By Andrea Bennett
Twelve USC Rossier EdD students will travel to Costa Rica in June to study the impact of globalization and multinational corporations on education in that country. It will be the first time that doctoral students will use an international study tour to research a group dissertation with assistance from that country’s leadership.
Through a mix of ingenuity and serendipity, the students found some impressive advocates for their study, including a former President of the country and the current Minister of Education.
A literature review of the Costa Rican economy led them to a highly-cited economist at UC Berkeley, Dr. Andrés Rodríguez-Clare, who introduced them to the country’s leaders in education and economic growth, including his father, Miguel Angel Rodriguez, president of Costa Rica from 1998 to 2002. As a result, the students gained access to the country’s most powerful leaders for their study.
Four of the students – Oryla Wiedoeft, Sebastian Puccio, Felipe Martinez, and Sam McVey – travelled to meet with their contacts this month in preparation for the research trip. They dined with Rodriguez, met with Gabriella Llobet, director of CINDE, Costa Rica’s National Investment Promotion Agency responsible for bringing in high-tech multinational corporations like Intel, IBM and HP, and Minister of Education Leonardo Garnier Rímolo, as well as the dean of the University of Costa Rica and a number of business, education and policy leaders.
“It was probably one of the most rewarding experiences I’ve had at USC so far,” said Michael Escalante, who chairs the dissertation group and attended the exploratory trip along with his students. “I got to watch my students interact at the highest levels, and question world leaders about economics, schools, and the future of Costa Rica. It really is taking international study to a different level.”
Global study tours are part of the curriculum for every doctoral student at Rossier, but until now, no tour had been directly linked to dissertation research.
The students are particularly interested in Intel Corporation, which came into the country in 1996 and is continuing to support the country’s national goals of shifting exports from primarily bananas and coffee to technology-based products. With the shift, schools in Costa Rica, which already boasts one of the highest literacy rates in the world, are now working to prepare students with 21st century skills in preparation for knowledge-based jobs.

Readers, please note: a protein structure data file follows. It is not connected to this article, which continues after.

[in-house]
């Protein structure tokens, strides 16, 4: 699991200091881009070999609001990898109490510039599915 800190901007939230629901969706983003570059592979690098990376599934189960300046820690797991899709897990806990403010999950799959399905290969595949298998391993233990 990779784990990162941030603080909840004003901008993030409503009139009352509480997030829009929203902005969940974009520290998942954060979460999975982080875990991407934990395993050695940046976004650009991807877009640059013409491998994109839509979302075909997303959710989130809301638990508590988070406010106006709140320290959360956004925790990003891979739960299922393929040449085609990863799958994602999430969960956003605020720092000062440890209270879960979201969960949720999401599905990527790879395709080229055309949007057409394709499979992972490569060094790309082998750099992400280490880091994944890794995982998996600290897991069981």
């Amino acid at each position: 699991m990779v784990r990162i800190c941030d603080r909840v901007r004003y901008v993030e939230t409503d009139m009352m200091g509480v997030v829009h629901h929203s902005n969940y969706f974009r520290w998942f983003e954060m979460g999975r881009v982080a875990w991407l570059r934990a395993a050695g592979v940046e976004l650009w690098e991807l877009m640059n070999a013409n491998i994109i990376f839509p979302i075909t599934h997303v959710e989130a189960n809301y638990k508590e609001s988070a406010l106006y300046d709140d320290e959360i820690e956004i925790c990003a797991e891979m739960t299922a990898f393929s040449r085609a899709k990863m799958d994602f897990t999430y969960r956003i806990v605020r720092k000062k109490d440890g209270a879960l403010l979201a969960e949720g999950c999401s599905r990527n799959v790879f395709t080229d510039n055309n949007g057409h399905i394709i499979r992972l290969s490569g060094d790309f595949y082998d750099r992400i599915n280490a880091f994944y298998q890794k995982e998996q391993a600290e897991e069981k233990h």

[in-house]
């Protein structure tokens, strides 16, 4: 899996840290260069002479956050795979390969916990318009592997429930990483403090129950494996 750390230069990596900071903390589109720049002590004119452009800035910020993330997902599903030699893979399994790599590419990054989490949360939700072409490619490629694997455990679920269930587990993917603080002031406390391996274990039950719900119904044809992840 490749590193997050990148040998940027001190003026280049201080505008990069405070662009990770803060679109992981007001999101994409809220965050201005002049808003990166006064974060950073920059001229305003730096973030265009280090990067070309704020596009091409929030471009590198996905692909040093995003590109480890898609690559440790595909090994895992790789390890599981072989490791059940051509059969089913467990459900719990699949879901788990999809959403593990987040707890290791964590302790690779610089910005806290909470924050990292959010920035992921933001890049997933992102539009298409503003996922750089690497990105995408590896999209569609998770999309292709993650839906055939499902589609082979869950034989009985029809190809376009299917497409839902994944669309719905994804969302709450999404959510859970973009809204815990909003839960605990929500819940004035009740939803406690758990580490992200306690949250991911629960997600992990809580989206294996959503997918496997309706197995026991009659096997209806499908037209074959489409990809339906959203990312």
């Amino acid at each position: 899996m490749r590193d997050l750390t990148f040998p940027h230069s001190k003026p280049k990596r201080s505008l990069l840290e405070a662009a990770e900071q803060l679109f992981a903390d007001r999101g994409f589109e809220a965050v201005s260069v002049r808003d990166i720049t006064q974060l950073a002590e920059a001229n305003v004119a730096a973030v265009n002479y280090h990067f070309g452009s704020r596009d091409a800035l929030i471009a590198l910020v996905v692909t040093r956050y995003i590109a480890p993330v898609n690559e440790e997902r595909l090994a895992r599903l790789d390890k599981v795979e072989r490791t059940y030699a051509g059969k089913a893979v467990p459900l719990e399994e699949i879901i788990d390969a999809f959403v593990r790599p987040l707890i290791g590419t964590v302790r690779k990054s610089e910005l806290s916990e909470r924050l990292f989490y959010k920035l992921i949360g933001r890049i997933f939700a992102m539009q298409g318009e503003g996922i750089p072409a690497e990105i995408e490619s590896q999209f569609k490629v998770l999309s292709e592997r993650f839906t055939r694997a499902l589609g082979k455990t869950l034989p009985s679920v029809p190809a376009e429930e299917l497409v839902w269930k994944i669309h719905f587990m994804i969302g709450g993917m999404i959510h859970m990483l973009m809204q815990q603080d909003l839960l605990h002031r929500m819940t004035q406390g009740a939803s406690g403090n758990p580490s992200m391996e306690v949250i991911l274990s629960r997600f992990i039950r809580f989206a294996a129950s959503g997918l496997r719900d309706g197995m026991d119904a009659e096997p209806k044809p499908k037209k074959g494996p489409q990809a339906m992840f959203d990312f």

Intel has invested in a number of primary, secondary, and vocational schools, and universities in the San Jose area with the goal of developing a highly-skilled labor force that will support production and research and development at Intel. Rossier dissertation students will look at these schools, as well as how globalization impacts the way teachers are prepared at the University of Costa Rica.
“It’s fascinating to look at another country that is taking on the same challenges as we are to compete globally, drive the economy, and get the education system where it needs to be. The parallels have been eye-opening,” said Wiedoeft. “We can forget that many other countries are aggressively and strategically moving forward. It’s a wake-up call for U.S. K-12 educators to make sure our kids come out on the cutting edge.”
Costa Rican leaders embraced the USC group’s research project, which will be the first of its kind for the country. The former president invited the group to his home when they return in June.
Given the overwhelming reception so far, Escalante said he plans to lead a second dissertation group to Costa Rica next year for a follow-up study.
“How often do students in a doctoral program get the chance to do an international study where the country’s leaders are anxiously waiting to see our results?” Escalante said. “It is an amazing experience.”